YORKSHIRE’S business community has been told it must make its voice heard if it wants to guarantee the planned HS2 high speed rail line is built to the region.
An audience of business people in Leeds were told doubts will hang over the stretch of the line from Birmingham to Yorkshire until the go-ahead for construction is given.
MPs have already passed the law paving the way for phase one of the project from London to Birmingham and will shortly begin debating the Bill which will pave the way for the stretch from the Midlands to Crewe.
But there remain concerns among cities on the proposed eastern leg from Birmingham to Leeds, Sheffield and York, that it remains vulnerable to future governments deciding only to press ahead with the western side.
Andrew Pritchard, policy director for the East Midlands Councils group, told the event: “That eastern leg, from Birmingham through the East Midlands to Yorkshire and then onto the North-East and Scotland is really really crucial.
“It’s the part of HS2 that delivers the most economic benefits but it is also the last part to be built and there is a real challenge around that which we should not shy away from.”
Leeds City Council leader Judith Blake said the city was already seeing an impact from the prospect of HS2 arriving.
She told the event work was already underway to transform Leeds station and to build transport links with other parts of the region in readiness for HS2.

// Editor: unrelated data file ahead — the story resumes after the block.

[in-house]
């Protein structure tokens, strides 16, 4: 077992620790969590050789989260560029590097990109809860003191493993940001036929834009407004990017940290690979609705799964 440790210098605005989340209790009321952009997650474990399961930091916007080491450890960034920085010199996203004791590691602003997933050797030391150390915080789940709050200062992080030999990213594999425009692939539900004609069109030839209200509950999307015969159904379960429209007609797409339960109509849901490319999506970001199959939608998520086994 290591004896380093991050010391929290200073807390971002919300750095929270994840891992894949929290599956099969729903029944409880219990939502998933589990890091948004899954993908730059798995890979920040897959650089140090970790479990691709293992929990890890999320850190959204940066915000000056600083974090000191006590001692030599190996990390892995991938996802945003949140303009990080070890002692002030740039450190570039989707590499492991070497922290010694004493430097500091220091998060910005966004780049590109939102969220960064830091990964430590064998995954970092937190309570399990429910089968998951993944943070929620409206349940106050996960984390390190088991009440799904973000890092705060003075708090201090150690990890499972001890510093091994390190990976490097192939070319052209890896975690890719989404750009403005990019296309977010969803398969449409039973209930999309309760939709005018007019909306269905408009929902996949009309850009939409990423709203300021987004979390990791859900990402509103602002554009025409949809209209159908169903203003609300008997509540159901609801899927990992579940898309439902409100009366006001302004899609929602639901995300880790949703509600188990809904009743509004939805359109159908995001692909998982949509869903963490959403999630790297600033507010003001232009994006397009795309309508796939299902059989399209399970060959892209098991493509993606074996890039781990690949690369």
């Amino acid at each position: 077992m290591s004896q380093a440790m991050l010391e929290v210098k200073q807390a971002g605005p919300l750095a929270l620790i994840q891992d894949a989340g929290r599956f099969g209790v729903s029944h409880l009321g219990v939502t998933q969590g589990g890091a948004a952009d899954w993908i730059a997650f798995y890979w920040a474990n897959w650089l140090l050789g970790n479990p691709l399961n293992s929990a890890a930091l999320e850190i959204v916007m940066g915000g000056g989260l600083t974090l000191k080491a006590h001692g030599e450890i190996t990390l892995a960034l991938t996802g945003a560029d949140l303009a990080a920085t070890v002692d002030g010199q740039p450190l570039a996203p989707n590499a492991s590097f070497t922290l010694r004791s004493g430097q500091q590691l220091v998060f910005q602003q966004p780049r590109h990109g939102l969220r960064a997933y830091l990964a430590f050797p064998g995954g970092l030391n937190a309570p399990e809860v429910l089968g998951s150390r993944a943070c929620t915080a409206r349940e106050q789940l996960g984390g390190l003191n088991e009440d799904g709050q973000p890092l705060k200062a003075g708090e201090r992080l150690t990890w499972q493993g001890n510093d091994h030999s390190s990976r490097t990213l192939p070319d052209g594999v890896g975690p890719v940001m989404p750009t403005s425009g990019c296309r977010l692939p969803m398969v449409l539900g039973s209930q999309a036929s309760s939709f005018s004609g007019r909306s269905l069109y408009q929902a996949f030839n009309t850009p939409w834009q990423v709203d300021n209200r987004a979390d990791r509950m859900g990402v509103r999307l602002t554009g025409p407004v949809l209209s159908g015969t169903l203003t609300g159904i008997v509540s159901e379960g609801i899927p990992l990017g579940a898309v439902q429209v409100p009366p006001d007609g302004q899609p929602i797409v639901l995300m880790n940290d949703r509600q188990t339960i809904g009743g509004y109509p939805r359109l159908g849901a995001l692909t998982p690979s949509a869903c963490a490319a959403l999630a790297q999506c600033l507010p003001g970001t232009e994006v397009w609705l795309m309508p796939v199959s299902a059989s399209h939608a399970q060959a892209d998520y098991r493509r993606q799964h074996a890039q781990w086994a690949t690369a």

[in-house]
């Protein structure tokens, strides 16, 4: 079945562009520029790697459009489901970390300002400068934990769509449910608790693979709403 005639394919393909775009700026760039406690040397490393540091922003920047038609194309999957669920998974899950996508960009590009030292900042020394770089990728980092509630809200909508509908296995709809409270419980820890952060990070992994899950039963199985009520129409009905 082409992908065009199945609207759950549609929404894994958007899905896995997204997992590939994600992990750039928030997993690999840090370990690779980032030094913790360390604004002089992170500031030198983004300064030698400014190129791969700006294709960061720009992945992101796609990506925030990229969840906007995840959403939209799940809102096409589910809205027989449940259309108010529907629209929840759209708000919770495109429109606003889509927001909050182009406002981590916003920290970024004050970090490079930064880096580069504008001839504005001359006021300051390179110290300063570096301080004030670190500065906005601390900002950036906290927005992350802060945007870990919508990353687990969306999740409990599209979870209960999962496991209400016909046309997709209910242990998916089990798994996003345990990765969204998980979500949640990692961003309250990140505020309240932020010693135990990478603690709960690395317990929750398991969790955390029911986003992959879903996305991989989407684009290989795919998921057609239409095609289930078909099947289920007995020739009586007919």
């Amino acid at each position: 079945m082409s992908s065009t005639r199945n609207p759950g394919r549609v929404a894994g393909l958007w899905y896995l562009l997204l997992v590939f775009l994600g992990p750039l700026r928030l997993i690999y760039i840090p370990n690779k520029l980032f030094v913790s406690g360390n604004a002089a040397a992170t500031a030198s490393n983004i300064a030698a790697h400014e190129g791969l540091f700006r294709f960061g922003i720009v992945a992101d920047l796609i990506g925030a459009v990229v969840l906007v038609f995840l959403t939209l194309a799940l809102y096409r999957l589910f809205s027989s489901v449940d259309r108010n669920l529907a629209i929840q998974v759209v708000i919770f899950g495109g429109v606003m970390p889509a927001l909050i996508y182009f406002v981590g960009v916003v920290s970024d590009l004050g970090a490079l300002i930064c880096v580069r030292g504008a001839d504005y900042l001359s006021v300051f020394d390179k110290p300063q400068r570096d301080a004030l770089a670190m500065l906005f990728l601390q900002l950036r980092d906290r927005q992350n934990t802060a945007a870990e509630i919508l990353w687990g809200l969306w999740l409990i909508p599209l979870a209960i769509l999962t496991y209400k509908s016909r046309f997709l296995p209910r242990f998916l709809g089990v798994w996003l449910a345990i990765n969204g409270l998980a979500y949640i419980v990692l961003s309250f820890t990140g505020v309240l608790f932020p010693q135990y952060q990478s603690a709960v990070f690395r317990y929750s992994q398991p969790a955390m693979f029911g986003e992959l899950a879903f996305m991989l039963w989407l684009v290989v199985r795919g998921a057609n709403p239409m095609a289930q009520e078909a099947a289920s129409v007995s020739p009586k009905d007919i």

Coun Blake said there were “detractors” over HS2 and it was vital supporters “sharpen up” their arguments to make clear the benefits the project will have beyond the areas which will have stations on the line.
The event heard concerns that the case for the eastern leg of HS2 might be damaged by the lack of metro-mayors in Yorkshire to speak up for it.
Greater Manchester, the Liverpool City Region and the West Midlands were among areas to elect metro mayors in May as part of so-called devolution deals to take more control over their own affairs.
Sara Gilmore, chairman of the West and North Yorkshire Chamber of Commerce’s transport group, said: “We all want HS2, if we want the HS2 eastern leg to happen we all need to be saying the same things, continually saying to Westminster, continually lobbying for it.
“Whether we have metro-mayors or not doesn’t really matter if we all want the same thing and we say it loudly enough.”
The Conservative general election manifesto included a commitment “to strategic national investments including High Speed 2”.
The Queen’s Speech following the election included plans for a Bill to progress the section of line known phase 2a from Birmingham to Crewe.
The eastern leg will stop at a parkway station in the East Midlands before heading north with a spur taking some services into Sheffield and the mainline continuing to Leeds and connecting to the existing network at York.